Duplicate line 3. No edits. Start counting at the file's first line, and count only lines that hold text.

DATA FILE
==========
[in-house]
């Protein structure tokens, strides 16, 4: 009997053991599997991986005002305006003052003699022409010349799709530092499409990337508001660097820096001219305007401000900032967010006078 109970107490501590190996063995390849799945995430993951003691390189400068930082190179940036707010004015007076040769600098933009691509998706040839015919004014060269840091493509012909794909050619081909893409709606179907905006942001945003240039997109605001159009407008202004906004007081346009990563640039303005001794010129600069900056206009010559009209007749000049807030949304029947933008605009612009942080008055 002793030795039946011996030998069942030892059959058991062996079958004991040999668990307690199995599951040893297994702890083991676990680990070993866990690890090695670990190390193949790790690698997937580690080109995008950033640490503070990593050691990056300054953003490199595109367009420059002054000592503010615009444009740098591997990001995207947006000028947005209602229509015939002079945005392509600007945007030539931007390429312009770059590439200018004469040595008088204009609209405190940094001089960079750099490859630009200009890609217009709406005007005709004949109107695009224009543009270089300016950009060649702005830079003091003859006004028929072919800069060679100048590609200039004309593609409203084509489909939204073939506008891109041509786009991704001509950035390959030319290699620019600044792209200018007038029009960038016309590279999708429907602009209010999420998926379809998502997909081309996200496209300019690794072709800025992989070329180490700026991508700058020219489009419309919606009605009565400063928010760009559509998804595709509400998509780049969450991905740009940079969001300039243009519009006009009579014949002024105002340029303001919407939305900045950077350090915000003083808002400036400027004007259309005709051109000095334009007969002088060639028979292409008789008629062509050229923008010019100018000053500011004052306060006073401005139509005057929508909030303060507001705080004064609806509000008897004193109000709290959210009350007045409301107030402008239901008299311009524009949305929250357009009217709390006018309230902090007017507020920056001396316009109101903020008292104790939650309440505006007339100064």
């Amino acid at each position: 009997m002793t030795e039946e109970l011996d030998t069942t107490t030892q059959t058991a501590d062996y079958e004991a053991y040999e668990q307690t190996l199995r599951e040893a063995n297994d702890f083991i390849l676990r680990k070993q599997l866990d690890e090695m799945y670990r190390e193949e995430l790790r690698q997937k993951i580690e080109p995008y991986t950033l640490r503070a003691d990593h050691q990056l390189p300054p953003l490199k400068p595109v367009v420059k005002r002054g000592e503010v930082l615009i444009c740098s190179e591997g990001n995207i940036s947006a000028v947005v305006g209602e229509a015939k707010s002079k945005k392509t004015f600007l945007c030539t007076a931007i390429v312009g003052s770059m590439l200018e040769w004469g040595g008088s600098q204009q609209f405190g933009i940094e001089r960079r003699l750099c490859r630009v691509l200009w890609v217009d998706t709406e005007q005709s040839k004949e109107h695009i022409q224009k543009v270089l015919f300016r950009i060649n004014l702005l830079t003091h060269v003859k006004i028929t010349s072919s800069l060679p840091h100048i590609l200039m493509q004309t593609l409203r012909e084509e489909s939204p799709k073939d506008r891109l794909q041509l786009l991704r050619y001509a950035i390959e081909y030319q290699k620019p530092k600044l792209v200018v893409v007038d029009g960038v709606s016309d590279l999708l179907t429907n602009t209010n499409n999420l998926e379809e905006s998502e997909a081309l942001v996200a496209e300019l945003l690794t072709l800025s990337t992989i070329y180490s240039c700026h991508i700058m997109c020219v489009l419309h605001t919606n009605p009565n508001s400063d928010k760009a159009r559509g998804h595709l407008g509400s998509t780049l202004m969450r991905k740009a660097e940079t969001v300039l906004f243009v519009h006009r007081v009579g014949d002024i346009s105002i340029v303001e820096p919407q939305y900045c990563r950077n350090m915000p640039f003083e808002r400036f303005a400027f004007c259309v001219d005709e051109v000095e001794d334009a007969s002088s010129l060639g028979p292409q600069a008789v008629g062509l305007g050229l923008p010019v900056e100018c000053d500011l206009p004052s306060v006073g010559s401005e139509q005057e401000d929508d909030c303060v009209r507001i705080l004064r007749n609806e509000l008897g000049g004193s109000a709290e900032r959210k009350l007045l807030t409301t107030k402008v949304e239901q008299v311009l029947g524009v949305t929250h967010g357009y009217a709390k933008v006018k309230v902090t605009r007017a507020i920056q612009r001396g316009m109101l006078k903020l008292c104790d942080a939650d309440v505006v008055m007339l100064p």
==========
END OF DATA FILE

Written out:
């Amino acid at each position: 009997m002793t030795e039946e109970l011996d030998t069942t107490t030892q059959t058991a501590d062996y079958e004991a053991y040999e668990q307690t190996l199995r599951e040893a063995n297994d702890f083991i390849l676990r680990k070993q599997l866990d690890e090695m799945y670990r190390e193949e995430l790790r690698q997937k993951i580690e080109p995008y991986t950033l640490r503070a003691d990593h050691q990056l390189p300054p953003l490199k400068p595109v367009v420059k005002r002054g000592e503010v930082l615009i444009c740098s190179e591997g990001n995207i940036s947006a000028v947005v305006g209602e229509a015939k707010s002079k945005k392509t004015f600007l945007c030539t007076a931007i390429v312009g003052s770059m590439l200018e040769w004469g040595g008088s600098q204009q609209f405190g933009i940094e001089r960079r003699l750099c490859r630009v691509l200009w890609v217009d998706t709406e005007q005709s040839k004949e109107h695009i022409q224009k543009v270089l015919f300016r950009i060649n004014l702005l830079t003091h060269v003859k006004i028929t010349s072919s800069l060679p840091h100048i590609l200039m493509q004309t593609l409203r012909e084509e489909s939204p799709k073939d506008r891109l794909q041509l786009l991704r050619y001509a950035i390959e081909y030319q290699k620019p530092k600044l792209v200018v893409v007038d029009g960038v709606s016309d590279l999708l179907t429907n602009t209010n499409n999420l998926e379809e905006s998502e997909a081309l942001v996200a496209e300019l945003l690794t072709l800025s990337t992989i070329y180490s240039c700026h991508i700058m997109c020219v489009l419309h605001t919606n009605p009565n508001s400063d928010k760009a159009r559509g998804h595709l407008g509400s998509t780049l202004m969450r991905k740009a660097e940079t969001v300039l906004f243009v519009h006009r007081v009579g014949d002024i346009s105002i340029v303001e820096p919407q939305y900045c990563r950077n350090m915000p640039f003083e808002r400036f303005a400027f004007c259309v001219d005709e051109v000095e001794d334009a007969s002088s010129l060639g028979p292409q600069a008789v008629g062509l305007g050229l923008p010019v900056e100018c000053d500011l206009p004052s306060v006073g010559s401005e139509q005057e401000d929508d909030c303060v009209r507001i705080l004064r007749n609806e509000l008897g000049g004193s109000a709290e900032r959210k009350l007045l807030t409301t107030k402008v949304e239901q008299v311009l029947g524009v949305t929250h967010g357009y009217a709390k933008v006018k309230v902090t605009r007017a507020i920056q612009r001396g316009m109101l006078k903020l008292c104790d942080a939650d309440v505006v008055m007339l100064p």